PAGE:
Even though these two schools have wildly different scores, they both exceed expectations by the same amount, so they get the same score. Schools on the trendline are roughly a C, and as they move above the trendline their scores get better, and the scores go down as performance falls below the trendline.
Research has shown the students that are part of a diverse environment (if it's done right) get certain cognitive benefits that cannot be replicated at a homogenous school, such as better teamwork and decision making, more empathy, greater acceptance of others, possibly even higher IQ's. These are the kids we want leading the next generation.
Each school has a diversity score based on the racial make-up of the school. If a school has at least 2 races represented by 10% of the population, then the school scores a 10. If 3 races are represented by at least 10%, then the school scores a 20/40, all the way up to at least 3 races represented by at least 20% of the population is a 40/40.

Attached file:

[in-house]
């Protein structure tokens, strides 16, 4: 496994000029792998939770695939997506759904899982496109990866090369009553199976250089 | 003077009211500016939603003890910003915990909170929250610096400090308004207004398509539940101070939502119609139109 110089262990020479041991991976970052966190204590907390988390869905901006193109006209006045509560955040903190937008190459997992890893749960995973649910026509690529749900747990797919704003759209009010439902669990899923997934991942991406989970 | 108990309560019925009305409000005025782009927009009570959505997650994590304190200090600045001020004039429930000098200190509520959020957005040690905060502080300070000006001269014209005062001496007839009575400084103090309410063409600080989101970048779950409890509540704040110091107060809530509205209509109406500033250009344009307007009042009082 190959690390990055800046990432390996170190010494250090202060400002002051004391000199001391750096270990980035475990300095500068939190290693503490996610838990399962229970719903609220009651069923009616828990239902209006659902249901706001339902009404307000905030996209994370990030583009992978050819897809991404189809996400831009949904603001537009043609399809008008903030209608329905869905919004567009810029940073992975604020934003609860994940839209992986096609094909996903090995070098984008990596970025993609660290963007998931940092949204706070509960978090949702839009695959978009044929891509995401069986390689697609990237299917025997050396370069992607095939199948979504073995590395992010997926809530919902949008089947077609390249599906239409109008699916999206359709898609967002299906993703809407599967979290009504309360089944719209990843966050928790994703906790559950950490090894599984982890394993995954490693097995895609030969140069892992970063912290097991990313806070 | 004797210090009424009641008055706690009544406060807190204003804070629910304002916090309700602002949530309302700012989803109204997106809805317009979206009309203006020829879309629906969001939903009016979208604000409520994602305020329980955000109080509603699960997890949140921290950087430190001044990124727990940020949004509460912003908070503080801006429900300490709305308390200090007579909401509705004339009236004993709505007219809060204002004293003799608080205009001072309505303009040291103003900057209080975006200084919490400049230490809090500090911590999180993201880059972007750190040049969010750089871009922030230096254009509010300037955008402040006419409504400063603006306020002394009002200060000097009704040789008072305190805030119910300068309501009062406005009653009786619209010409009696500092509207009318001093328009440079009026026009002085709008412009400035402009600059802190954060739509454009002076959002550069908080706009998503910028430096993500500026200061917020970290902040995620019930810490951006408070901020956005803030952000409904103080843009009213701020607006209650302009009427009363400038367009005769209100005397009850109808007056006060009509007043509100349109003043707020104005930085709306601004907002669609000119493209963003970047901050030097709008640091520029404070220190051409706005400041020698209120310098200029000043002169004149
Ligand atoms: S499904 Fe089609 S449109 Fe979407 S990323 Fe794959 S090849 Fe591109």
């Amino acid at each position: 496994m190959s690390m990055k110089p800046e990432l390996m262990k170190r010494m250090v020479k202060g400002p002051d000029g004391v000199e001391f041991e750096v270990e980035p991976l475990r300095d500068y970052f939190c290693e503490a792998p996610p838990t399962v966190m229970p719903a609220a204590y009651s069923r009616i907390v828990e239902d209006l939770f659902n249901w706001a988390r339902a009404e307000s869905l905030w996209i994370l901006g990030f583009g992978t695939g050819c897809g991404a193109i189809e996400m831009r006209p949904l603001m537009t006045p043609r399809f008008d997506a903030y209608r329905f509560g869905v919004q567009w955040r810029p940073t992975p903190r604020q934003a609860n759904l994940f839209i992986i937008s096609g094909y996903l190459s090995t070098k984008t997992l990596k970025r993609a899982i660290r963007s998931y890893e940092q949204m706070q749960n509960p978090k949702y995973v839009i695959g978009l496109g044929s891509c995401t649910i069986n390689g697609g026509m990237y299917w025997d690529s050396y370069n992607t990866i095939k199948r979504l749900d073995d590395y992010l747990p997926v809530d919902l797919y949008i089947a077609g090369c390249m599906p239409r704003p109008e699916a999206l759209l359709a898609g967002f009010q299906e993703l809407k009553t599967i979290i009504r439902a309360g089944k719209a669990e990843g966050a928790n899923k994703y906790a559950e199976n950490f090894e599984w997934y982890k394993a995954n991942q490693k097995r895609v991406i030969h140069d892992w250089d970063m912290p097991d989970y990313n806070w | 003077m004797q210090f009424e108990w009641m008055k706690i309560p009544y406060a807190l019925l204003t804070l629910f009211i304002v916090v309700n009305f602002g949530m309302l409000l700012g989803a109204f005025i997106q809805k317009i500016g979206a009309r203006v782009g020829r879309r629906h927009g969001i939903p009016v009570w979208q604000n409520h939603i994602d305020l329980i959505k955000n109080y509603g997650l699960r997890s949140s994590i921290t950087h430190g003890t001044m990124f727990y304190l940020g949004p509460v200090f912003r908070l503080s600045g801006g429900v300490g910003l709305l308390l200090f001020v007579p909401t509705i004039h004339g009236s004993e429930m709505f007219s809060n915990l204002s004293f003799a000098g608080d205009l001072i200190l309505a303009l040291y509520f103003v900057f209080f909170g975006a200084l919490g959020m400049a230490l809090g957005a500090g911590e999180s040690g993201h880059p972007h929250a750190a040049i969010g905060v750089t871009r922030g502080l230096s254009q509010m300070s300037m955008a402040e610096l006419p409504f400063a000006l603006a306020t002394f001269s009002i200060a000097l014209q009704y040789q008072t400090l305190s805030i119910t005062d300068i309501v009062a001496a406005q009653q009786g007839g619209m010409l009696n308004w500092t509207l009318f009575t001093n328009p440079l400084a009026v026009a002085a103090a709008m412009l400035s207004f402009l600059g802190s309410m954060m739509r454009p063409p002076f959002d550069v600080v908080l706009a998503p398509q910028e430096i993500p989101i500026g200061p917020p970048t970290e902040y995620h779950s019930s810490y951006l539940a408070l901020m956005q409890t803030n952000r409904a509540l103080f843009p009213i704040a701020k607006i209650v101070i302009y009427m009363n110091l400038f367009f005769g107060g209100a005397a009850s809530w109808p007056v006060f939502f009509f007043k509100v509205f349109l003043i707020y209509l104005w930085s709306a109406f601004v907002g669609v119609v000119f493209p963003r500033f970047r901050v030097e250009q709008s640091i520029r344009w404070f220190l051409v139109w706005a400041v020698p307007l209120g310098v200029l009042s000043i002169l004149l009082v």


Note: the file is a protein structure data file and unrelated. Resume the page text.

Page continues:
The school ratings are bumped up according to their diversity score. Schools with a 10 go up one grade (C to C+). Schools with a 20 go up 2 grades (C to B-), and schools with a 30 or 40 go up 3 grades (C to B)
So how does this compare to what the dominant ratings site is doing in regards to Diversity? The other guys have what's called an equity score. This compares the test outcomes of kids that are considered economically disadvantaged with the rest of the school. If there is a large gap, the school gets dinged. This method unfairly dings urban schools again. So not only are the dominant ratings dinging schools where parents have diverse or low incomes through test scores, but also they are doing it again with the equity rating. There is an achievement gap between children from low vs high income families, and while it is important to provide supports to help close this gap, the fact that it exists is not necessarily the schools fault.